The point here being that setting goals for yourself can be a great motivational tool to acheive a higher success. Just remember set your goals above the bar, but so high that you can never achieve them. Push yourself to get the job done and I think in the end you'll be happy with the results.

Tracey J. Lyons

7 comments:

gailbarrett said...

I, too, have always been a goal setter but as I was reading your post I realized that I haven't achieved too many of my goals lately. I think it's for two reasons. One, I haven't broken my goals down into specific enough steps. I've been too vague. Two, because I've forgotten to add the reward. Having a concrete reward in mind might just keep me on track. So now I am going to rethink my goals -- not change them, just decide how to go about them in more detail and what I will do to celebrate once I've attained them. Thanks for the reminder!
gail

Tracey said...

Gail,
I did a really simple system for goal setting. I'm going to try to get it up on my website so people can take a look!
Tracey

Gail Dayton said...

I like the idea that goals are different from Resolutions. (Since it's still January, though long enough since the 1st that most resolutions are probably already broken.)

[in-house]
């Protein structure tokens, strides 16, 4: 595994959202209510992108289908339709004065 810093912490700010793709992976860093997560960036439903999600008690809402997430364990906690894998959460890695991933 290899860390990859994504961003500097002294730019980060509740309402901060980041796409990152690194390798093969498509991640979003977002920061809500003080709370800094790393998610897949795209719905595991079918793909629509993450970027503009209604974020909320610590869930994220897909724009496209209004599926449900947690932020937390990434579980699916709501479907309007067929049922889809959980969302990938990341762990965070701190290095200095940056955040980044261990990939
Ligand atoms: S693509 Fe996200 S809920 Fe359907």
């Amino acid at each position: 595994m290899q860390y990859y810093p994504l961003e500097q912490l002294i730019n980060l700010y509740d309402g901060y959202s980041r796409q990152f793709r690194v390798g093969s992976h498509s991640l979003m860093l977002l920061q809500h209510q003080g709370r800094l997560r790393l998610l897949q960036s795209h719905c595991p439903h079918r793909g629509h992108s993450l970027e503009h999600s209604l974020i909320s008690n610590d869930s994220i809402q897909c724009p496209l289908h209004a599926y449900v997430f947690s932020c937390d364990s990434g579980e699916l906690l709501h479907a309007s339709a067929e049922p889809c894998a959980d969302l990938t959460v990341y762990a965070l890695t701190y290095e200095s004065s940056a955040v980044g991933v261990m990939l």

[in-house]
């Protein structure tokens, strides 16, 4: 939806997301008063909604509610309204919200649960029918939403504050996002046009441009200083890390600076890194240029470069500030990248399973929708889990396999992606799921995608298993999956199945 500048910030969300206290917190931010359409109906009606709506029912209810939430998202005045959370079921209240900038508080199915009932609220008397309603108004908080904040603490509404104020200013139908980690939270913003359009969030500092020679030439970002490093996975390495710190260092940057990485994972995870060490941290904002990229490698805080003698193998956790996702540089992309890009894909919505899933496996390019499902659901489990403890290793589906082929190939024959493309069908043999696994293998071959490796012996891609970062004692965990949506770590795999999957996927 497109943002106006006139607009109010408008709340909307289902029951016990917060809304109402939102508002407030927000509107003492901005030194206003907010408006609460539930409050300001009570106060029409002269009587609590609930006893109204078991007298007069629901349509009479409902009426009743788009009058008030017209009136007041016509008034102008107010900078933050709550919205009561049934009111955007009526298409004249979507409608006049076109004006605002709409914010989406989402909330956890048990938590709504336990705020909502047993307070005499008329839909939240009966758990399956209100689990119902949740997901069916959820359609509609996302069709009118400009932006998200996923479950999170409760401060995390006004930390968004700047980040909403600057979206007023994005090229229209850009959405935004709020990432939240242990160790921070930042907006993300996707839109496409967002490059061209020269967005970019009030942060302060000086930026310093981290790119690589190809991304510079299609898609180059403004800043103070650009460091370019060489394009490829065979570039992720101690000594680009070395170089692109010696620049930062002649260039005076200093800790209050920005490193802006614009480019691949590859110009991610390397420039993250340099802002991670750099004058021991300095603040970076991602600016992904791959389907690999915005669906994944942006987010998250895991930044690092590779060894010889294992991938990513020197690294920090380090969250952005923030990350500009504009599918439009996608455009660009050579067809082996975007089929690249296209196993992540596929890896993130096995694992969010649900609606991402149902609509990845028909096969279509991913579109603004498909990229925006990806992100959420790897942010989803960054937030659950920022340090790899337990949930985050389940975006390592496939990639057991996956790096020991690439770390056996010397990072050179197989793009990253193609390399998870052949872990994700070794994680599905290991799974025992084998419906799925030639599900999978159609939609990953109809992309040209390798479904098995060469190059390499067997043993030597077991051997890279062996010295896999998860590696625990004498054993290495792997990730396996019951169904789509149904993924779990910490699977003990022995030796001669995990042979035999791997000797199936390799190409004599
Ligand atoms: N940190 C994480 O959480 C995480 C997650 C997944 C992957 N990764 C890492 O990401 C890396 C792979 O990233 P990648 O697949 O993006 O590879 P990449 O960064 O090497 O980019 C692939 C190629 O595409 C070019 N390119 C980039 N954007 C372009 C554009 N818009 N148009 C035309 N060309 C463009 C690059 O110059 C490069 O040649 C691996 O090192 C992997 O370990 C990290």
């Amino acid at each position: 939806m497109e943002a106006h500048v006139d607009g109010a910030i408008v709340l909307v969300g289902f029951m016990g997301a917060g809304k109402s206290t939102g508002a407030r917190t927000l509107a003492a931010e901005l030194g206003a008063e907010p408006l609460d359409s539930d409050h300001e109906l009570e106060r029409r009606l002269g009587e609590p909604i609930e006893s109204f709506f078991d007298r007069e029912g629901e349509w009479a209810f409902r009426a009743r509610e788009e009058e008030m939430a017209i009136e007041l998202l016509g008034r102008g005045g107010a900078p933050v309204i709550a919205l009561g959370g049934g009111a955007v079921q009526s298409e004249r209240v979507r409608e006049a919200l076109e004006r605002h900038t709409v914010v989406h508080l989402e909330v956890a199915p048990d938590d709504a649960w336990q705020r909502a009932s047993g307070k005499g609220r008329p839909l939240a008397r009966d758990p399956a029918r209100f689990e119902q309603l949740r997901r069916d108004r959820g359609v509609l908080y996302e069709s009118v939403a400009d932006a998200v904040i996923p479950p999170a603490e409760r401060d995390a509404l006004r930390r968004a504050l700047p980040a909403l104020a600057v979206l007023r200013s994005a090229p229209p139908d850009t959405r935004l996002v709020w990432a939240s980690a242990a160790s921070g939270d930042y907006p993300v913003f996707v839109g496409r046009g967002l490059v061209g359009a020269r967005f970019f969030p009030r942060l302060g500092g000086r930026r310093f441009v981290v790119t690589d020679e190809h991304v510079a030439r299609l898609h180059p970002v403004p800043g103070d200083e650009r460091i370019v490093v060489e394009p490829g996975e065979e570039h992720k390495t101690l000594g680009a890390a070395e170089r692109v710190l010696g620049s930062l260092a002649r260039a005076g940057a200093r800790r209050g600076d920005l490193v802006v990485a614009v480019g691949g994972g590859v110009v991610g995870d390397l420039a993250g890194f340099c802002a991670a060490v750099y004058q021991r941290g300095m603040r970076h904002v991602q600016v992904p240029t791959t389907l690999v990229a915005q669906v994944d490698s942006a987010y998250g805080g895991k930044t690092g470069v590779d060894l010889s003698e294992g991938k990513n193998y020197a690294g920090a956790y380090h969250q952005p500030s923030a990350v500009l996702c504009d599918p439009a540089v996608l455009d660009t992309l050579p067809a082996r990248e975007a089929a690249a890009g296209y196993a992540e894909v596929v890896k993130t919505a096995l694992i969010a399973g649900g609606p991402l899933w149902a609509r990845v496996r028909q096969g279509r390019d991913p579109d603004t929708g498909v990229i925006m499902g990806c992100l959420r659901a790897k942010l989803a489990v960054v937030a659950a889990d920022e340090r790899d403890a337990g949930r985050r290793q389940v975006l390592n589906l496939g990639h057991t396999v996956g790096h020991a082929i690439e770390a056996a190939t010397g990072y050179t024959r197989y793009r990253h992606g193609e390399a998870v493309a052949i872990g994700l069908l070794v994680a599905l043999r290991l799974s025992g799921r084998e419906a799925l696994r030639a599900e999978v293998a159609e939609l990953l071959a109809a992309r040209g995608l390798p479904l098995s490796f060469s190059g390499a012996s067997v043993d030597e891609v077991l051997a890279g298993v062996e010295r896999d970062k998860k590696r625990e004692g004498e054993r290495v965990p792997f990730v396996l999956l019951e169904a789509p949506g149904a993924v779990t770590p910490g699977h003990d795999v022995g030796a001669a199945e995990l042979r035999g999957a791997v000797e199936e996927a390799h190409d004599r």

Resolution is related to resolute. It involves willpower. And face it, most of us have willpower like tissue paper. A goal is a little more flexible. If you don't hit it today, you can do better tomorrow. Maybe even make up for what you didn't do today.

Of course that attitude works better with writing than it does with gambling--it's hard to do better tomorrow when all your money's already inside those slot machines... ;)

The other Gail (who finally finished The Book That Wouldn't End today!)

LaraRios said...

Tracey,
Your post made me laugh. Setting a goal not to lose all your money is a good one. I've been to Vegas more times than I'd like to, and my goal is walk past those machines without dropping in a coin. LOL. It's hard.
But I agree with you. In order to achieve any success, you have to set goals and have a plan on how to achieve them. If you don't set goals you're sort of stumbling through life waiting for things to happen to you.